In our research, we have observed that those people who score at certain levels (3.5+ scores by "all others") on all four character traits groupings (quadrants of Tilt), also report the highest levels of general well-being. The presence of positive emotions, absence of negative emotions, satisfaction with life, and positive outcomes are reported by those "living" in this higher range of conscious awareness more of the time. In addition, as self-reported scores at 4.0+ (scores in the green zone) also report an experience of self-transcendence and general fulfillment, enabling them to cope well with life's challenges and suffering with greater ease and acceptance. They are able to see these inevitable challenges of life as something they can navigate with resilience and are able to enjoy the mysteries of life by living more in the present moment. This awakening is created by the development of conscious awareness and self-acceptance. When we develop a capacity for self-transcendece, we stop trying to be perfect and are able to laugh more, producing higher levels of well-being.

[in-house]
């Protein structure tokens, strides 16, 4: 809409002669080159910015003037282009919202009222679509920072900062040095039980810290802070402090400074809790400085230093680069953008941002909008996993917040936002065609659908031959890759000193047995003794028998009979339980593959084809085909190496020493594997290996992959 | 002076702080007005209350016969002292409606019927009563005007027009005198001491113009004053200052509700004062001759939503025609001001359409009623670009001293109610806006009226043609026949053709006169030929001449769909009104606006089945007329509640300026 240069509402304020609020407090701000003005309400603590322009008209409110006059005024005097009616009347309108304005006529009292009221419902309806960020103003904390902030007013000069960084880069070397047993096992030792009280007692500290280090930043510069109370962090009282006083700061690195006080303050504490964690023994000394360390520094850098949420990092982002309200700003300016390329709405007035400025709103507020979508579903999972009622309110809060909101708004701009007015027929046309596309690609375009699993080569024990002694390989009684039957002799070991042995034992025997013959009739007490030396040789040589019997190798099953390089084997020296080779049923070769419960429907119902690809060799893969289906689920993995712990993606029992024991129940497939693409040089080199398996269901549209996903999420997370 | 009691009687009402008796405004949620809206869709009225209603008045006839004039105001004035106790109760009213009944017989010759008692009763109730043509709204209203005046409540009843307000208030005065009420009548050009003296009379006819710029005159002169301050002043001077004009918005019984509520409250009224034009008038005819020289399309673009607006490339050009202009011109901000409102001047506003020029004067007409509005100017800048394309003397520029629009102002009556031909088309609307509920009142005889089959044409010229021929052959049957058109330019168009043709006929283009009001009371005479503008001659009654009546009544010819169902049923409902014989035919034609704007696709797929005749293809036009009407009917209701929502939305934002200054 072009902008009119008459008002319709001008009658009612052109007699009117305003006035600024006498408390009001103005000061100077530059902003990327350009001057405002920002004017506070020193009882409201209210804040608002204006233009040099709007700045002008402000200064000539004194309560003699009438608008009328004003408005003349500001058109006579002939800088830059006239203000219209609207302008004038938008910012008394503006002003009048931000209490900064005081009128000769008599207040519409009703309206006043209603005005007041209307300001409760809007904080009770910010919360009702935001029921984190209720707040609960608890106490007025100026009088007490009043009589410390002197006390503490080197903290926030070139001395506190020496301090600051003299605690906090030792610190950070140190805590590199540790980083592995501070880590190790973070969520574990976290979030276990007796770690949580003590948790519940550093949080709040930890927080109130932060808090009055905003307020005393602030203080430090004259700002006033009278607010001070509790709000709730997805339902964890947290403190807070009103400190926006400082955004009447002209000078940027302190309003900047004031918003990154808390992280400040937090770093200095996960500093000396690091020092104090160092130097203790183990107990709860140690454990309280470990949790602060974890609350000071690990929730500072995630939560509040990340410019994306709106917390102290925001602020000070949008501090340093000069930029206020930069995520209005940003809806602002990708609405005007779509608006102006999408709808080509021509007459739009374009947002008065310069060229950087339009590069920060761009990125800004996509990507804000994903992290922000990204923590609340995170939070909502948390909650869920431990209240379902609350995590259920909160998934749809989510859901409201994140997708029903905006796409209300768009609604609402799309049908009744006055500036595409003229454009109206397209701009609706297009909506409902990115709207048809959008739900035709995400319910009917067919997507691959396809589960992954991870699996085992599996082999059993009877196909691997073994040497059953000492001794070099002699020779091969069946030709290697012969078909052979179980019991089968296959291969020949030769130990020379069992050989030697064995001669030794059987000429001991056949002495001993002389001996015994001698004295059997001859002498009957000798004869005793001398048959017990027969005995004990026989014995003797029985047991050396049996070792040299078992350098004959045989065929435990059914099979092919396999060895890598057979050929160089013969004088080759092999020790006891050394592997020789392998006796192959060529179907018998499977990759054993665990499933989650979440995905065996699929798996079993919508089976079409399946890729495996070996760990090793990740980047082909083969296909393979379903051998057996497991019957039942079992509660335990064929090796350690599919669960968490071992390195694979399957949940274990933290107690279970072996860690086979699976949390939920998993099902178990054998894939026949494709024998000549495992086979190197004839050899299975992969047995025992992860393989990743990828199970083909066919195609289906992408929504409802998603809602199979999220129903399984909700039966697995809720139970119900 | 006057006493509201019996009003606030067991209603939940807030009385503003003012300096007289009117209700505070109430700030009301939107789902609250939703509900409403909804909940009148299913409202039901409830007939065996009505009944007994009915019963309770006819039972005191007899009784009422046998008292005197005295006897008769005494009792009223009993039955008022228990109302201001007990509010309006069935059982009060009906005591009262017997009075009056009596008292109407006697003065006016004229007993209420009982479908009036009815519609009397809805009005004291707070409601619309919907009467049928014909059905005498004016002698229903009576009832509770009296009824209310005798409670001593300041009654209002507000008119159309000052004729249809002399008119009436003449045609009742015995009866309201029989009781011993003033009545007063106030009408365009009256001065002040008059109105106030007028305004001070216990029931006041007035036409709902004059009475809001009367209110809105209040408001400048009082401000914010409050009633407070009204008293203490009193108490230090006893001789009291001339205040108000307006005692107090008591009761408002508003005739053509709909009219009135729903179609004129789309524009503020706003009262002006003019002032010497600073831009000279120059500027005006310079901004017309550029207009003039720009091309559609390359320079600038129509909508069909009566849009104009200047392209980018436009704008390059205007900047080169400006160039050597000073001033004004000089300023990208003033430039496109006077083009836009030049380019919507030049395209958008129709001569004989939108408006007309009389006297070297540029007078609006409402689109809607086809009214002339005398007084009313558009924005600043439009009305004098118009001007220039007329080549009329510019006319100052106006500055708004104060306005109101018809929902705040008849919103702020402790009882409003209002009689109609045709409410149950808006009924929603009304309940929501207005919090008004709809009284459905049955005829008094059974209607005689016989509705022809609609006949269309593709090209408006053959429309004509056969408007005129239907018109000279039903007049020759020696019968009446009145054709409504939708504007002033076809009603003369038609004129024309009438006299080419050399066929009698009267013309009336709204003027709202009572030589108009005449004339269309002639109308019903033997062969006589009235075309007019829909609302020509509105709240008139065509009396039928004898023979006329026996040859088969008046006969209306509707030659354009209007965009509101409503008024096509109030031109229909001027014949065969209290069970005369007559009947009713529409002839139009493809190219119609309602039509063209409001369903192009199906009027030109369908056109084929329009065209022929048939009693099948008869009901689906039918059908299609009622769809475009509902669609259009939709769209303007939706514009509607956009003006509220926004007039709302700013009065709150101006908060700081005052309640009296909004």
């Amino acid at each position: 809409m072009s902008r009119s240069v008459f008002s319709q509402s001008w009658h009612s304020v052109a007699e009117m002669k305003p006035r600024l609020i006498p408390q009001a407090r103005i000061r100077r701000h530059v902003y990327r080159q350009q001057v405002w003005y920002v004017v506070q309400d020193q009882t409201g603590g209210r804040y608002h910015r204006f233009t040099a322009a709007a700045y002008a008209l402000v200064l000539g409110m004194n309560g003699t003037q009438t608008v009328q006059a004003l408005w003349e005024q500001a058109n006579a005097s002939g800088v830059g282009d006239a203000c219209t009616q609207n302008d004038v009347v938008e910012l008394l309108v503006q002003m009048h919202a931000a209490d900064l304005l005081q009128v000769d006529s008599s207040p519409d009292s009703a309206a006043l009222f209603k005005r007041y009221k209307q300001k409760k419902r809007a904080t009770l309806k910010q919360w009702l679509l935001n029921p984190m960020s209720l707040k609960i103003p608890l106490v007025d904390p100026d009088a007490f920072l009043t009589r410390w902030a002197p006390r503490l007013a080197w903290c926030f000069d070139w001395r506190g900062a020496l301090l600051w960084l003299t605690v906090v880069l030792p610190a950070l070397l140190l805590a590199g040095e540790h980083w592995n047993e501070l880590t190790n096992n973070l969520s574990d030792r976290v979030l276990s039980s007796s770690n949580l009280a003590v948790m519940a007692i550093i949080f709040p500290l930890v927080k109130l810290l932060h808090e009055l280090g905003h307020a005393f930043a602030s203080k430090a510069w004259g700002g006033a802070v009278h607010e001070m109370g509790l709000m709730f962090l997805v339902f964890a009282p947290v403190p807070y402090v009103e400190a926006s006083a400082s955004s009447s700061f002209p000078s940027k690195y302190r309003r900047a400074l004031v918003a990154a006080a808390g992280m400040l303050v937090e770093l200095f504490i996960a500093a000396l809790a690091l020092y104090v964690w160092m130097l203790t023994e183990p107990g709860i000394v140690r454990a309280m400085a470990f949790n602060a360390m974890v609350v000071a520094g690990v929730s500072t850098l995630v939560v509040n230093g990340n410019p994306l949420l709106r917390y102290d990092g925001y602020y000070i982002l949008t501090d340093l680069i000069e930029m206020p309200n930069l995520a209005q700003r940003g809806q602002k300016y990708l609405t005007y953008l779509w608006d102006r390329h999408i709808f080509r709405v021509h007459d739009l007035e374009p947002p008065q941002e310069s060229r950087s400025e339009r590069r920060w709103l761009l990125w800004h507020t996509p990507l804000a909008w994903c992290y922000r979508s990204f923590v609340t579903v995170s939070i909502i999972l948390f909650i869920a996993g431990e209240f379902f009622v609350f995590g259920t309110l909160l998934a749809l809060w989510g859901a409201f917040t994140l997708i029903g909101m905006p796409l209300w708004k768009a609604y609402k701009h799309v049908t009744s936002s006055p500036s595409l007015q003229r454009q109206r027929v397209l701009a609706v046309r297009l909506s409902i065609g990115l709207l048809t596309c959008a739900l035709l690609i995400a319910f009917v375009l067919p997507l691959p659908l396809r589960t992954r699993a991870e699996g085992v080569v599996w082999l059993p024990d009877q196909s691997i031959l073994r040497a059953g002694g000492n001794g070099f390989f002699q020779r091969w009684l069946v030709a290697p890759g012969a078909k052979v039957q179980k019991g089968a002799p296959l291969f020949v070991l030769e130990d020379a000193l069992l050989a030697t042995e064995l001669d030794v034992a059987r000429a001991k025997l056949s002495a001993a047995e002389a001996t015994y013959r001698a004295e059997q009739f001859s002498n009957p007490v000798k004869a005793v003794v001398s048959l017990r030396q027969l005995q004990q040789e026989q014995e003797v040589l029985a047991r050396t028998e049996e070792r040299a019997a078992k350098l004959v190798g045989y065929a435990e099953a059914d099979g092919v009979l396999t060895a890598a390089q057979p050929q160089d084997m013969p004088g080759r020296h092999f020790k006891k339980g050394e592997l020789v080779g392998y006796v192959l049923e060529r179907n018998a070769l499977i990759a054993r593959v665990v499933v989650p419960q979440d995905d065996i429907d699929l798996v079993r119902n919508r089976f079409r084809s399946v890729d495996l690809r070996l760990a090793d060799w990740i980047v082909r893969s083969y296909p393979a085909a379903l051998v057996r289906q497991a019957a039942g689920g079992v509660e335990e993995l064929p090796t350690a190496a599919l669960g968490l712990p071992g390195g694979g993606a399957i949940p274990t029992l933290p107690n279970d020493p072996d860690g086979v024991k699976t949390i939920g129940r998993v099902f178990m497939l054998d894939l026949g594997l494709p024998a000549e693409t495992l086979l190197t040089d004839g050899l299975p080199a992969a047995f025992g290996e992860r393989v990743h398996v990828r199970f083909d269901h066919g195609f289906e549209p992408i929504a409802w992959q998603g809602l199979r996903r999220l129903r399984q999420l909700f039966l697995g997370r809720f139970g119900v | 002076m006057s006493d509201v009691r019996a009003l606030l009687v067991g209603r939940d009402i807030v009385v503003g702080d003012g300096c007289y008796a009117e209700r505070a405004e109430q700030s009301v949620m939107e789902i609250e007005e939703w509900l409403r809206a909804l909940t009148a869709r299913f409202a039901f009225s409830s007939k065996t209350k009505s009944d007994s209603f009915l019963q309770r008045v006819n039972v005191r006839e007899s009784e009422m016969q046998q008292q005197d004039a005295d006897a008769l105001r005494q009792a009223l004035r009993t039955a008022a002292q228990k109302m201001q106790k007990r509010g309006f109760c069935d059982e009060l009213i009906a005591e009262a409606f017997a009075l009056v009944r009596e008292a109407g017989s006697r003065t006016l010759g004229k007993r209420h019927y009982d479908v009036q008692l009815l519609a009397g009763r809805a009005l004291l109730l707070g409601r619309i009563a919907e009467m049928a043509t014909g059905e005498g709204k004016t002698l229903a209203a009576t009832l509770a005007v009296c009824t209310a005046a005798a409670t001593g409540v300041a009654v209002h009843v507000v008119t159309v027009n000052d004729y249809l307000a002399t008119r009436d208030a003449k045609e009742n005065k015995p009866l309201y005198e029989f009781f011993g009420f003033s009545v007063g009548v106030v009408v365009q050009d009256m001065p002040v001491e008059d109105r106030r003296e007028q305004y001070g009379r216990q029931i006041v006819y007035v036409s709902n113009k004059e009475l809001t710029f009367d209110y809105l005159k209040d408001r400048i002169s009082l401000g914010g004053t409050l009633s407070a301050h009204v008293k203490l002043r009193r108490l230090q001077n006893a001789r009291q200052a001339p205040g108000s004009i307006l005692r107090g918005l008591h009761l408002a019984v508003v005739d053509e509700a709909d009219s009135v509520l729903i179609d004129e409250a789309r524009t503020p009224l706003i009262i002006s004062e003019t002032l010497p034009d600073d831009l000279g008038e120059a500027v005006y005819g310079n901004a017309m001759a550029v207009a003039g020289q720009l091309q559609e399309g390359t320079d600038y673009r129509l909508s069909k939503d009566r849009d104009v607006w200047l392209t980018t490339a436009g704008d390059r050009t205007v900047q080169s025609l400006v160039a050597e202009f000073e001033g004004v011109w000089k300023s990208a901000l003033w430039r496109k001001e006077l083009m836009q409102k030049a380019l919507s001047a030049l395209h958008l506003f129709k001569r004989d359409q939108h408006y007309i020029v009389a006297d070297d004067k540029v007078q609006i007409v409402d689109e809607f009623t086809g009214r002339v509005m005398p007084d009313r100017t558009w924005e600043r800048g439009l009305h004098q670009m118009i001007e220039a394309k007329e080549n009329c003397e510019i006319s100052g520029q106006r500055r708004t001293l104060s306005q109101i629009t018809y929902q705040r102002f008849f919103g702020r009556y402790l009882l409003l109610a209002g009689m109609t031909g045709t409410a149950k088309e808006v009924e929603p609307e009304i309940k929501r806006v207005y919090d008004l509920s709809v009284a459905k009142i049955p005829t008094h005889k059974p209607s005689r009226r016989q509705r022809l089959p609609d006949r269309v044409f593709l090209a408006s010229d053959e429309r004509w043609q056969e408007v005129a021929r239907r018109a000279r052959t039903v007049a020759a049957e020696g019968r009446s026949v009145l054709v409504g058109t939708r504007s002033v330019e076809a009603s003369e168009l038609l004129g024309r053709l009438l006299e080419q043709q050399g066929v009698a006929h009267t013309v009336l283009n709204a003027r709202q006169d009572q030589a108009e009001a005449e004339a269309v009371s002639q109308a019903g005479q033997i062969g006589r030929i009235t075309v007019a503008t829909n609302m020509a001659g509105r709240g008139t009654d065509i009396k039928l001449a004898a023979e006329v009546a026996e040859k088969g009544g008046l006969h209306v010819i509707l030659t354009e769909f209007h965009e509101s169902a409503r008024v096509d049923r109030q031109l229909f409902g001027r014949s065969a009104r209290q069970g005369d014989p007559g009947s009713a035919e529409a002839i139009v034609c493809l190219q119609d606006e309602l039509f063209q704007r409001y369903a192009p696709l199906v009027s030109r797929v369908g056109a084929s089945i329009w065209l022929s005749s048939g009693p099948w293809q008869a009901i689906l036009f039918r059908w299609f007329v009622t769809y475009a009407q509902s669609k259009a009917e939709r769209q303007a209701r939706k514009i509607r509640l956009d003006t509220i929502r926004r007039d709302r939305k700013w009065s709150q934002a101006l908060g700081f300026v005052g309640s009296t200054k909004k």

Complexity & Creativity

An increase in conscious awareness correlates to positive influence in those around us. In the Tilt research, higher scores in the dimensions correlated to creative responses in those in the team-level environment. The more complex our thinking, the more inclusive we become because we realize how much we don't know and can appreciate the contributions of others. This level of maturity allows us to collaborate more effectively, while at the same time following strong self-directed responsibility. In effect, this complex maturation includes both integration and differentiation of our personality structure. When we embrace the polarity of both at once, we can achieve higher levels of complex reasoning. For example, I might say "I know what I want to do and I am going to accomplish it" (differentiation) while at the same time acknowledging "I can't possibly know all there is to know, I acknowledge that I need the perspective of other points of view (integration), but I choose to exercise my freedom and accomplish something based on what I know now (creative contribution). In more simple terms, I might say "I am not all-knowing, but I know who I am and what I must do or create." This is how average human beings become the creative fabric of progress.

"Do I contradict myself? Very well, then, I contradict myself; I am large -- I contain multitudes."—Walt Whitman